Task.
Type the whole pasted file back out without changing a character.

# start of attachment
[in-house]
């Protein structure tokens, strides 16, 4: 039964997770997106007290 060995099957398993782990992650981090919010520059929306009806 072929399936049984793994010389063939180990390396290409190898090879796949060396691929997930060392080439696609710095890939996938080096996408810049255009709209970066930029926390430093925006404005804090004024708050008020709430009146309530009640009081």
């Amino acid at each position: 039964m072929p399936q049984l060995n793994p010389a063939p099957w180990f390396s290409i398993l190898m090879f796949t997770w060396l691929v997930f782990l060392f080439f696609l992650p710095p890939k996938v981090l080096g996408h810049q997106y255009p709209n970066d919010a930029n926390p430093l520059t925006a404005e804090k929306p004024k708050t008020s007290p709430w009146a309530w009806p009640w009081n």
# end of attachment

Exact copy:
[in-house]
């Protein structure tokens, strides 16, 4: 039964997770997106007290 060995099957398993782990992650981090919010520059929306009806 072929399936049984793994010389063939180990390396290409190898090879796949060396691929997930060392080439696609710095890939996938080096996408810049255009709209970066930029926390430093925006404005804090004024708050008020709430009146309530009640009081």
């Amino acid at each position: 039964m072929p399936q049984l060995n793994p010389a063939p099957w180990f390396s290409i398993l190898m090879f796949t997770w060396l691929v997930f782990l060392f080439f696609l992650p710095p890939k996938v981090l080096g996408h810049q997106y255009p709209n970066d919010a930029n926390p430093l520059t925006a404005e804090k929306p004024k708050t008020s007290p709430w009146a309530w009806p009640w009081n």